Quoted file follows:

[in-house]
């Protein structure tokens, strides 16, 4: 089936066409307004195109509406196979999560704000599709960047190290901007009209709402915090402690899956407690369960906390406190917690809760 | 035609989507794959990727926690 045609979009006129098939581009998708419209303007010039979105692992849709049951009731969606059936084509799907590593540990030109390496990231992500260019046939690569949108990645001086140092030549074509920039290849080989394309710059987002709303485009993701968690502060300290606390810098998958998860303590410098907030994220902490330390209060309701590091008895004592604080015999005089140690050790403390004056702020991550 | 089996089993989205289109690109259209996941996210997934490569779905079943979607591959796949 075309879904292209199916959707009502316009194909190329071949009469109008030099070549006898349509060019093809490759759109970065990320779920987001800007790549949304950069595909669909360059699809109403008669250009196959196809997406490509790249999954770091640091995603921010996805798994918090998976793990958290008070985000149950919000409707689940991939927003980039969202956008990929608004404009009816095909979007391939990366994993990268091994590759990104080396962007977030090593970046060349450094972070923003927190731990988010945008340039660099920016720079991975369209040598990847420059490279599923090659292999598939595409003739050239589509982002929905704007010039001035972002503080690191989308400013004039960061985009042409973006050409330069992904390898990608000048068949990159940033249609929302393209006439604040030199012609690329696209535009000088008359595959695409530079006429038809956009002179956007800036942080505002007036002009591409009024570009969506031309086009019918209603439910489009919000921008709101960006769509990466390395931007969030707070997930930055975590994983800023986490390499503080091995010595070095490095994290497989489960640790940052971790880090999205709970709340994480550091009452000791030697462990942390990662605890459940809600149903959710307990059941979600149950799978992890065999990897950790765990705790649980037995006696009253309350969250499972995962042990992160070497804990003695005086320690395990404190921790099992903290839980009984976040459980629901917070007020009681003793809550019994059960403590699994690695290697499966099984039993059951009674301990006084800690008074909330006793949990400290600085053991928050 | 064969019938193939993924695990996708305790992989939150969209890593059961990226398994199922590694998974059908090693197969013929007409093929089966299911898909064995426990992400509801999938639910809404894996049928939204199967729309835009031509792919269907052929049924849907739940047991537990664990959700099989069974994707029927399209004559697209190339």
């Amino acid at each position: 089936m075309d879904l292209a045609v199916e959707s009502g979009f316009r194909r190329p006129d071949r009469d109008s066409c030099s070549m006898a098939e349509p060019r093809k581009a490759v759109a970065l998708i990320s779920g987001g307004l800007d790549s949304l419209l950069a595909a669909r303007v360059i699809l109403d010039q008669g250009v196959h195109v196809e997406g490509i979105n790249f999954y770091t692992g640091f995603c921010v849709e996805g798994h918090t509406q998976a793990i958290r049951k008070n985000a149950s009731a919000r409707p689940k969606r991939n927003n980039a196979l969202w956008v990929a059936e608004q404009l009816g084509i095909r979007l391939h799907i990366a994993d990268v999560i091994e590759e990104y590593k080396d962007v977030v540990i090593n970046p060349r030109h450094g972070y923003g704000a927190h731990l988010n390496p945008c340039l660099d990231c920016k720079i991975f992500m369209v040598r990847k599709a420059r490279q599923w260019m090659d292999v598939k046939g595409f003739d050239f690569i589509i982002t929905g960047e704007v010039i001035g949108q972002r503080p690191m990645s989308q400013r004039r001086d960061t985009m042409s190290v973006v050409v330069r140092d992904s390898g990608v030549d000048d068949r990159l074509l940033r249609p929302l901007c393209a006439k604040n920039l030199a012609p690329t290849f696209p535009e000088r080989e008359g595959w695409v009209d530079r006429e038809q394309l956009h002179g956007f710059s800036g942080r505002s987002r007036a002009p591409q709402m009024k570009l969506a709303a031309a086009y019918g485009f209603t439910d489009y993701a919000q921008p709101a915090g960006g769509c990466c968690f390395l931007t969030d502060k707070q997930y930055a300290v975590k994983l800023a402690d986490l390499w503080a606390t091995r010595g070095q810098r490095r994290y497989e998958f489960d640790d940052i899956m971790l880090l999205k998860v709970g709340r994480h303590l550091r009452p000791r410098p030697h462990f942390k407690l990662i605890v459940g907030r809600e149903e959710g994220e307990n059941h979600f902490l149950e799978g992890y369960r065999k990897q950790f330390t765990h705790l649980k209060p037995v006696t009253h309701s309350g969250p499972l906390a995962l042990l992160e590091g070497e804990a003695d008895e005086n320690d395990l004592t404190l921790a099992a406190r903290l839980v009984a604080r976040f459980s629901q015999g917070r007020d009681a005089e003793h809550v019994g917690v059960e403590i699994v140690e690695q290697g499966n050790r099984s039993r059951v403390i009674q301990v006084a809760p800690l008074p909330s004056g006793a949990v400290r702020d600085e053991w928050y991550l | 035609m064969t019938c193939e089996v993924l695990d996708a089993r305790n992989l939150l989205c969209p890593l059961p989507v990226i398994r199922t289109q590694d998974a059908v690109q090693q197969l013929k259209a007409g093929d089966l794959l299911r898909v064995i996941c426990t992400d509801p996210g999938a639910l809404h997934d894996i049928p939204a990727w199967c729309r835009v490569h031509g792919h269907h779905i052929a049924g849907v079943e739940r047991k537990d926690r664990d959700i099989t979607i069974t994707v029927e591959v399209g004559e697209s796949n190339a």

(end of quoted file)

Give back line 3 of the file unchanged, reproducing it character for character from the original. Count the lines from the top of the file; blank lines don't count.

């Amino acid at each position: 089936m075309d879904l292209a045609v199916e959707s009502g979009f316009r194909r190329p006129d071949r009469d109008s066409c030099s070549m006898a098939e349509p060019r093809k581009a490759v759109a970065l998708i990320s779920g987001g307004l800007d790549s949304l419209l950069a595909a669909r303007v360059i699809l109403d010039q008669g250009v196959h195109v196809e997406g490509i979105n790249f999954y770091t692992g640091f995603c921010v849709e996805g798994h918090t509406q998976a793990i958290r049951k008070n985000a149950s009731a919000r409707p689940k969606r991939n927003n980039a196979l969202w956008v990929a059936e608004q404009l009816g084509i095909r979007l391939h799907i990366a994993d990268v999560i091994e590759e990104y590593k080396d962007v977030v540990i090593n970046p060349r030109h450094g972070y923003g704000a927190h731990l988010n390496p945008c340039l660099d990231c920016k720079i991975f992500m369209v040598r990847k599709a420059r490279q599923w260019m090659d292999v598939k046939g595409f003739d050239f690569i589509i982002t929905g960047e704007v010039i001035g949108q972002r503080p690191m990645s989308q400013r004039r001086d960061t985009m042409s190290v973006v050409v330069r140092d992904s390898g990608v030549d000048d068949r990159l074509l940033r249609p929302l901007c393209a006439k604040n920039l030199a012609p690329t290849f696209p535009e000088r080989e008359g595959w695409v009209d530079r006429e038809q394309l956009h002179g956007f710059s800036g942080r505002s987002r007036a002009p591409q709402m009024k570009l969506a709303a031309a086009y019918g485009f209603t439910d489009y993701a919000q921008p709101a915090g960006g769509c990466c968690f390395l931007t969030d502060k707070q997930y930055a300290v975590k994983l800023a402690d986490l390499w503080a606390t091995r010595g070095q810098r490095r994290y497989e998958f489960d640790d940052i899956m971790l880090l999205k998860v709970g709340r994480h303590l550091r009452p000791r410098p030697h462990f942390k407690l990662i605890v459940g907030r809600e149903e959710g994220e307990n059941h979600f902490l149950e799978g992890y369960r065999k990897q950790f330390t765990h705790l649980k209060p037995v006696t009253h309701s309350g969250p499972l906390a995962l042990l992160e590091g070497e804990a003695d008895e005086n320690d395990l004592t404190l921790a099992a406190r903290l839980v009984a604080r976040f459980s629901q015999g917070r007020d009681a005089e003793h809550v019994g917690v059960e403590i699994v140690e690695q290697g499966n050790r099984s039993r059951v403390i009674q301990v006084a809760p800690l008074p909330s004056g006793a949990v400290r702020d600085e053991w928050y991550l | 035609m064969t019938c193939e089996v993924l695990d996708a089993r305790n992989l939150l989205c969209p890593l059961p989507v990226i398994r199922t289109q590694d998974a059908v690109q090693q197969l013929k259209a007409g093929d089966l794959l299911r898909v064995i996941c426990t992400d509801p996210g999938a639910l809404h997934d894996i049928p939204a990727w199967c729309r835009v490569h031509g792919h269907h779905i052929a049924g849907v079943e739940r047991k537990d926690r664990d959700i099989t979607i069974t994707v029927e591959v399209g004559e697209s796949n190339a």